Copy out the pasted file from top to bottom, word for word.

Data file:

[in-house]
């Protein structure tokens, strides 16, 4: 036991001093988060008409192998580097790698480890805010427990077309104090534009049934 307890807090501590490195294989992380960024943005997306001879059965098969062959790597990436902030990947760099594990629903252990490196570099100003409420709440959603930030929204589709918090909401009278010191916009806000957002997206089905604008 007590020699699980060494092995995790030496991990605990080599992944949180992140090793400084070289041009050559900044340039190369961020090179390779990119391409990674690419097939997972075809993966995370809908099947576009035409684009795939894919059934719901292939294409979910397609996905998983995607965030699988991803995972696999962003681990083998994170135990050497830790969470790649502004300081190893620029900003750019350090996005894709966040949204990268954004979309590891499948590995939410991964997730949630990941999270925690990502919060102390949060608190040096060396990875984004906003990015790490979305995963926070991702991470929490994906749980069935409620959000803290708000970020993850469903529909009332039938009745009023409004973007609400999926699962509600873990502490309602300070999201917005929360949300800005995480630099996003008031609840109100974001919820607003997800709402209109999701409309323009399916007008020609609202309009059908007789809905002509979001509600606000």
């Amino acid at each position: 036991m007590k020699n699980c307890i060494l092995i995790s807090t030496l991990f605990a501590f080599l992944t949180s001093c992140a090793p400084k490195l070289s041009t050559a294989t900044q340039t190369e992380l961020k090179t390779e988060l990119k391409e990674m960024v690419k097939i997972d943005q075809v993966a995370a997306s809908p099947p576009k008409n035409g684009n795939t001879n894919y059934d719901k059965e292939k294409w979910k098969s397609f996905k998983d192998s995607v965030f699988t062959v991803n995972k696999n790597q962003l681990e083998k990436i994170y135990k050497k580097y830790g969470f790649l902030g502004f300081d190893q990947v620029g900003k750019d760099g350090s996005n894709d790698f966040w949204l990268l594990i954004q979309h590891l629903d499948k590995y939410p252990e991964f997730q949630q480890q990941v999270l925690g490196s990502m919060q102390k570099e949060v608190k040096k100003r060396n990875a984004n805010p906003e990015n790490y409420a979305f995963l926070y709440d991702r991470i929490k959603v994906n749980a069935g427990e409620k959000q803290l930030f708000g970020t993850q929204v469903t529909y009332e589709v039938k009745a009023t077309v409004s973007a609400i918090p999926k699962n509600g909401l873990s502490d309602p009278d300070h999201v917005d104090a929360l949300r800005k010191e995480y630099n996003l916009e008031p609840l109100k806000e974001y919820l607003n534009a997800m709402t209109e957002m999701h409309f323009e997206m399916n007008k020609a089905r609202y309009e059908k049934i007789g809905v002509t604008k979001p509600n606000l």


[in-house]
């Protein structure tokens, strides 16, 4: 036991001093988060008409192998580097790698480890805010427990077309104090534009049934 307890807090501590490195294989992380960024943005997306001879059965098969062959790597990436902030990947760099594990629903252990490196570099100003409420709440959603930030929204589709918090909401009278010191916009806000957002997206089905604008 007590020699699980060494092995995790030496991990605990080599992944949180992140090793400084070289041009050559900044340039190369961020090179390779990119391409990674690419097939997972075809993966995370809908099947576009035409684009795939894919059934719901292939294409979910397609996905998983995607965030699988991803995972696999962003681990083998994170135990050497830790969470790649502004300081190893620029900003750019350090996005894709966040949204990268954004979309590891499948590995939410991964997730949630990941999270925690990502919060102390949060608190040096060396990875984004906003990015790490979305995963926070991702991470929490994906749980069935409620959000803290708000970020993850469903529909009332039938009745009023409004973007609400999926699962509600873990502490309602300070999201917005929360949300800005995480630099996003008031609840109100974001919820607003997800709402209109999701409309323009399916007008020609609202309009059908007789809905002509979001509600606000």
């Amino acid at each position: 036991m007590k020699n699980c307890i060494l092995i995790s807090t030496l991990f605990a501590f080599l992944t949180s001093c992140a090793p400084k490195l070289s041009t050559a294989t900044q340039t190369e992380l961020k090179t390779e988060l990119k391409e990674m960024v690419k097939i997972d943005q075809v993966a995370a997306s809908p099947p576009k008409n035409g684009n795939t001879n894919y059934d719901k059965e292939k294409w979910k098969s397609f996905k998983d192998s995607v965030f699988t062959v991803n995972k696999n790597q962003l681990e083998k990436i994170y135990k050497k580097y830790g969470f790649l902030g502004f300081d190893q990947v620029g900003k750019d760099g350090s996005n894709d790698f966040w949204l990268l594990i954004q979309h590891l629903d499948k590995y939410p252990e991964f997730q949630q480890q990941v999270l925690g490196s990502m919060q102390k570099e949060v608190k040096k100003r060396n990875a984004n805010p906003e990015n790490y409420a979305f995963l926070y709440d991702r991470i929490k959603v994906n749980a069935g427990e409620k959000q803290l930030f708000g970020t993850q929204v469903t529909y009332e589709v039938k009745a009023t077309v409004s973007a609400i918090p999926k699962n509600g909401l873990s502490d309602p009278d300070h999201v917005d104090a929360l949300r800005k010191e995480y630099n996003l916009e008031p609840l109100k806000e974001y919820l607003n534009a997800m709402t209109e957002m999701h409309f323009e997206m399916n007008k020609a089905r609202y309009e059908k049934i007789g809905v002509t604008k979001p509600n606000l």